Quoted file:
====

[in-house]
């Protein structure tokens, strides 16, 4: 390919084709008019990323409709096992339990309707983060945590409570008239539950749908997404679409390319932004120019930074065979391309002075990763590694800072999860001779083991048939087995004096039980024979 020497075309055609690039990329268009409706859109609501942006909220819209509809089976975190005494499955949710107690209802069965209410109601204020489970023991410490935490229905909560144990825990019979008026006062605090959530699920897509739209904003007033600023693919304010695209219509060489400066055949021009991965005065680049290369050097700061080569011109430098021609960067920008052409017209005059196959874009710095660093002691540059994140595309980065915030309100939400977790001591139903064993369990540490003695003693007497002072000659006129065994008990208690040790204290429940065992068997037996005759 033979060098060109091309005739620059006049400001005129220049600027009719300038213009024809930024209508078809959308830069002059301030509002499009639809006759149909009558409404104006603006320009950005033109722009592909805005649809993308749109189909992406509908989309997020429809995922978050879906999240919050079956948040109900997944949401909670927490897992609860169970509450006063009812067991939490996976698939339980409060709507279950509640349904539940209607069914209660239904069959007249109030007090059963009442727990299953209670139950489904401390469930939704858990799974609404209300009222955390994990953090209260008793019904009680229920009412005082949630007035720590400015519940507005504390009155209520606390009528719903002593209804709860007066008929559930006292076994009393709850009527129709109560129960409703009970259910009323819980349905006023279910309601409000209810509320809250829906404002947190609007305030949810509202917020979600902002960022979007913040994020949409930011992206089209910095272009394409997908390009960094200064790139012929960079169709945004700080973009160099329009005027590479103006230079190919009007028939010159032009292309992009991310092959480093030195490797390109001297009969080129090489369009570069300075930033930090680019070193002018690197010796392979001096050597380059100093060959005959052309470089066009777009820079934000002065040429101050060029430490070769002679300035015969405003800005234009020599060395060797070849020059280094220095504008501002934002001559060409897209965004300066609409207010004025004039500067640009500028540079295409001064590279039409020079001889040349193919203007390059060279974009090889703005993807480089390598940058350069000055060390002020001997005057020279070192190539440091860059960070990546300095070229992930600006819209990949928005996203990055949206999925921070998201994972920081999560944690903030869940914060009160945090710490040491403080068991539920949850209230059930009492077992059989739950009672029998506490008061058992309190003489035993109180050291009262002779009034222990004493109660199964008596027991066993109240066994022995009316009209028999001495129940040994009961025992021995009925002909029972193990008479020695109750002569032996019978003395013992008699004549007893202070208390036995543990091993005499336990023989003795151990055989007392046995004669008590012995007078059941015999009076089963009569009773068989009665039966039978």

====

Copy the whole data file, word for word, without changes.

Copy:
[in-house]
């Protein structure tokens, strides 16, 4: 390919084709008019990323409709096992339990309707983060945590409570008239539950749908997404679409390319932004120019930074065979391309002075990763590694800072999860001779083991048939087995004096039980024979 020497075309055609690039990329268009409706859109609501942006909220819209509809089976975190005494499955949710107690209802069965209410109601204020489970023991410490935490229905909560144990825990019979008026006062605090959530699920897509739209904003007033600023693919304010695209219509060489400066055949021009991965005065680049290369050097700061080569011109430098021609960067920008052409017209005059196959874009710095660093002691540059994140595309980065915030309100939400977790001591139903064993369990540490003695003693007497002072000659006129065994008990208690040790204290429940065992068997037996005759 033979060098060109091309005739620059006049400001005129220049600027009719300038213009024809930024209508078809959308830069002059301030509002499009639809006759149909009558409404104006603006320009950005033109722009592909805005649809993308749109189909992406509908989309997020429809995922978050879906999240919050079956948040109900997944949401909670927490897992609860169970509450006063009812067991939490996976698939339980409060709507279950509640349904539940209607069914209660239904069959007249109030007090059963009442727990299953209670139950489904401390469930939704858990799974609404209300009222955390994990953090209260008793019904009680229920009412005082949630007035720590400015519940507005504390009155209520606390009528719903002593209804709860007066008929559930006292076994009393709850009527129709109560129960409703009970259910009323819980349905006023279910309601409000209810509320809250829906404002947190609007305030949810509202917020979600902002960022979007913040994020949409930011992206089209910095272009394409997908390009960094200064790139012929960079169709945004700080973009160099329009005027590479103006230079190919009007028939010159032009292309992009991310092959480093030195490797390109001297009969080129090489369009570069300075930033930090680019070193002018690197010796392979001096050597380059100093060959005959052309470089066009777009820079934000002065040429101050060029430490070769002679300035015969405003800005234009020599060395060797070849020059280094220095504008501002934002001559060409897209965004300066609409207010004025004039500067640009500028540079295409001064590279039409020079001889040349193919203007390059060279974009090889703005993807480089390598940058350069000055060390002020001997005057020279070192190539440091860059960070990546300095070229992930600006819209990949928005996203990055949206999925921070998201994972920081999560944690903030869940914060009160945090710490040491403080068991539920949850209230059930009492077992059989739950009672029998506490008061058992309190003489035993109180050291009262002779009034222990004493109660199964008596027991066993109240066994022995009316009209028999001495129940040994009961025992021995009925002909029972193990008479020695109750002569032996019978003395013992008699004549007893202070208390036995543990091993005499336990023989003795151990055989007392046995004669008590012995007078059941015999009076089963009569009773068989009665039966039978």